Commenced in January 2007
Frequency: Monthly
Edition: International
Paper Count: 2

Publications

2 Automatic Detection of Defects in Ornamental Limestone Using Wavelets

Authors: Maria C. Proença, Marco Aniceto, Pedro N. Santos, José C. Freitas

Abstract:

A methodology based on wavelets is proposed for the automatic location and delimitation of defects in limestone plates. Natural defects include dark colored spots, crystal zones trapped in the stone, areas of abnormal contrast colors, cracks or fracture lines, and fossil patterns. Although some of these may or may not be considered as defects according to the intended use of the plate, the goal is to pair each stone with a map of defects that can be overlaid on a computer display. These layers of defects constitute a database that will allow the preliminary selection of matching tiles of a particular variety, with specific dimensions, for a requirement of N square meters, to be done on a desktop computer rather than by a two-hour search in the storage park, with human operators manipulating stone plates as large as 3 m x 2 m, weighing about one ton. Accident risks and work times are reduced, with a consequent increase in productivity. The base for the algorithm is wavelet decomposition executed in two instances of the original image, to detect both hypotheses – dark and clear defects. The existence and/or size of these defects are the gauge to classify the quality grade of the stone products. The tuning of parameters that are possible in the framework of the wavelets corresponds to different levels of accuracy in the drawing of the contours and selection of the defects size, which allows for the use of the map of defects to cut a selected stone into tiles with minimum waste, according the dimension of defects allowed.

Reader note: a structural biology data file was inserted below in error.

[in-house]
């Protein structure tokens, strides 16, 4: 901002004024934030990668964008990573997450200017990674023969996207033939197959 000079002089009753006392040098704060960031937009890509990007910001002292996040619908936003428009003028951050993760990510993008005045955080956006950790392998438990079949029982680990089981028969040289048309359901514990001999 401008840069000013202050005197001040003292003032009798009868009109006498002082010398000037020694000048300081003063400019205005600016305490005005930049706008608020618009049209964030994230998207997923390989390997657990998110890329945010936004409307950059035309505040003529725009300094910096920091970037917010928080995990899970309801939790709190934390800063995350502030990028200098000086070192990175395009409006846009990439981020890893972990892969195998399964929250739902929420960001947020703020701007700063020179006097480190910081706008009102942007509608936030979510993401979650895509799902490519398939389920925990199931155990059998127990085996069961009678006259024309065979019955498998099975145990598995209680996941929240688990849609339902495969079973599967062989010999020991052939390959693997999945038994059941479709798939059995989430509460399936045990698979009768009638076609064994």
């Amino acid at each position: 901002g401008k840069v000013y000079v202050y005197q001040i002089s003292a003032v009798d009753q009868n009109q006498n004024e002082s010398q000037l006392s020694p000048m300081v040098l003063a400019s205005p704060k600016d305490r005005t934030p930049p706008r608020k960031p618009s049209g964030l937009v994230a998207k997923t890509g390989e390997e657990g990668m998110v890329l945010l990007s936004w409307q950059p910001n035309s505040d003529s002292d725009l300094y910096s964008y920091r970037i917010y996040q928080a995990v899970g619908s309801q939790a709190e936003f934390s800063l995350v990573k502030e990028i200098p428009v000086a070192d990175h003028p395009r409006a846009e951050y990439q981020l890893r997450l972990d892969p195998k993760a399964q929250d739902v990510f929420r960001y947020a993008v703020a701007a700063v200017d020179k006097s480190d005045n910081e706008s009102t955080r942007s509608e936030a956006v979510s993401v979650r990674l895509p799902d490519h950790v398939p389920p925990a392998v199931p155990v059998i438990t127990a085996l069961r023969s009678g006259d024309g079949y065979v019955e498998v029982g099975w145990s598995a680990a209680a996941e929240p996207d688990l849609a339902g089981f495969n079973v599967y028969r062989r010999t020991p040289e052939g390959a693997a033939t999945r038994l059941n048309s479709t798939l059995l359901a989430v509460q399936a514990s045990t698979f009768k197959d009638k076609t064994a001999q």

Keywords: Automatic detection, wavelets, defects, fracture lines.

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1 Ports and Airports: Gateways to Vector-Borne Diseases in Portugal Mainland

Authors: Maria C. Proença, Maria T. Rebelo, Maria J. Alves, Sofia Cunha

Abstract:

Vector-borne diseases are transmitted to humans by mosquitos, sandflies, bugs, ticks, and other vectors. Some are re-transmitted between vectors, if the infected human has a new contact when his levels of infection are high. The vector is infected for lifetime and can transmit infectious diseases not only between humans but also from animals to humans. Some vector borne diseases are very disabling and globally account for more than one million deaths worldwide. The mosquitoes from the complex Culex pipiens sl. are the most abundant in Portugal, and we dispose in this moment of a data set from the surveillance program that has been carried on since 2006 across the country. All mosquitos’ species are included, but the large coverage of Culex pipiens sl. and its importance for public health make this vector an interesting candidate to assess risk of disease amplification. This work focus on ports and airports identified as key areas of high density of vectors. Mosquitoes being ectothermic organisms, the main factor for vector survival and pathogen development is temperature. Minima and maxima local air temperatures for each area of interest are averaged by month from data gathered on a daily basis at the national network of meteorological stations, and interpolated in a geographic information system (GIS). The range of temperatures ideal for several pathogens are known and this work shows how to use it with the meteorological data in each port and airport facility, to focus an efficient implementation of countermeasures and reduce simultaneously risk transmission and mitigation costs. The results show an increased alert with decreasing latitude, which corresponds to higher minimum and maximum temperatures and a lower amplitude range of the daily temperature.

Keywords: Human health, risk assessment, risk management, vector-borne diseases.

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